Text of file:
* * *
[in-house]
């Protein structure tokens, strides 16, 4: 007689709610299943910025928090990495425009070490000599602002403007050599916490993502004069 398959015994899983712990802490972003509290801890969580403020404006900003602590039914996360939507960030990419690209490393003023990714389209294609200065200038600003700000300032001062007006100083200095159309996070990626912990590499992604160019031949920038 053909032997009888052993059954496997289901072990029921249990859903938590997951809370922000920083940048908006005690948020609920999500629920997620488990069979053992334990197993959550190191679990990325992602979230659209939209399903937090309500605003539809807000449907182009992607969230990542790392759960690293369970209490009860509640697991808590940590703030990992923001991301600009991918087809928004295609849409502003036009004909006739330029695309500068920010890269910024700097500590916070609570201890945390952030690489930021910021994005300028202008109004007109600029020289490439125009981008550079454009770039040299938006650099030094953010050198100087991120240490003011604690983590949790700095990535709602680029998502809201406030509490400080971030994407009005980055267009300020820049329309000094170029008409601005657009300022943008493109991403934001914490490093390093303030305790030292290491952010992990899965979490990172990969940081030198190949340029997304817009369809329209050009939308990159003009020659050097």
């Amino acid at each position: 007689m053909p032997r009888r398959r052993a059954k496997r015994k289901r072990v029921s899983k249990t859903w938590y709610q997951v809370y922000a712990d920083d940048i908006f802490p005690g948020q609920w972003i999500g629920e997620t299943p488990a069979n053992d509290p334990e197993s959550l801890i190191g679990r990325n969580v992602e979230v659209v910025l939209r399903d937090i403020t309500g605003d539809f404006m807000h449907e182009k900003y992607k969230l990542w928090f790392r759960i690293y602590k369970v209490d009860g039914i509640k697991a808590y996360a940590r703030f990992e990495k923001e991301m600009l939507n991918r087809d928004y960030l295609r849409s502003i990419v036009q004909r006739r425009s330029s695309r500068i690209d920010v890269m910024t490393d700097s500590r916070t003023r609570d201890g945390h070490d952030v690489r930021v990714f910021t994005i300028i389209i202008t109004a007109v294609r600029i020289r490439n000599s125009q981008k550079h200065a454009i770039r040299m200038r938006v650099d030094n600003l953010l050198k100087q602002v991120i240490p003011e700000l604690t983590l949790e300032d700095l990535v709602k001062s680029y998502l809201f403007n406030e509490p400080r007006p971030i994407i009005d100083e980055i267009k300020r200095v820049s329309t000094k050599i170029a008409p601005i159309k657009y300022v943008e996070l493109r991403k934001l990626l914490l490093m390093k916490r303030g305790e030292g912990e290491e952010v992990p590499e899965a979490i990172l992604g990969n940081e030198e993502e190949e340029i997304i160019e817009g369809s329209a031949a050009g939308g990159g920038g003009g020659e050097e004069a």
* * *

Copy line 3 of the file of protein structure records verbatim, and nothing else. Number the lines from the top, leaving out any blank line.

């Amino acid at each position: 007689m053909p032997r009888r398959r052993a059954k496997r015994k289901r072990v029921s899983k249990t859903w938590y709610q997951v809370y922000a712990d920083d940048i908006f802490p005690g948020q609920w972003i999500g629920e997620t299943p488990a069979n053992d509290p334990e197993s959550l801890i190191g679990r990325n969580v992602e979230v659209v910025l939209r399903d937090i403020t309500g605003d539809f404006m807000h449907e182009k900003y992607k969230l990542w928090f790392r759960i690293y602590k369970v209490d009860g039914i509640k697991a808590y996360a940590r703030f990992e990495k923001e991301m600009l939507n991918r087809d928004y960030l295609r849409s502003i990419v036009q004909r006739r425009s330029s695309r500068i690209d920010v890269m910024t490393d700097s500590r916070t003023r609570d201890g945390h070490d952030v690489r930021v990714f910021t994005i300028i389209i202008t109004a007109v294609r600029i020289r490439n000599s125009q981008k550079h200065a454009i770039r040299m200038r938006v650099d030094n600003l953010l050198k100087q602002v991120i240490p003011e700000l604690t983590l949790e300032d700095l990535v709602k001062s680029y998502l809201f403007n406030e509490p400080r007006p971030i994407i009005d100083e980055i267009k300020r200095v820049s329309t000094k050599i170029a008409p601005i159309k657009y300022v943008e996070l493109r991403k934001l990626l914490l490093m390093k916490r303030g305790e030292g912990e290491e952010v992990p590499e899965a979490i990172l992604g990969n940081e030198e993502e190949e340029i997304i160019e817009g369809s329209a031949a050009g939308g990159g920038g003009g020659e050097e004069a």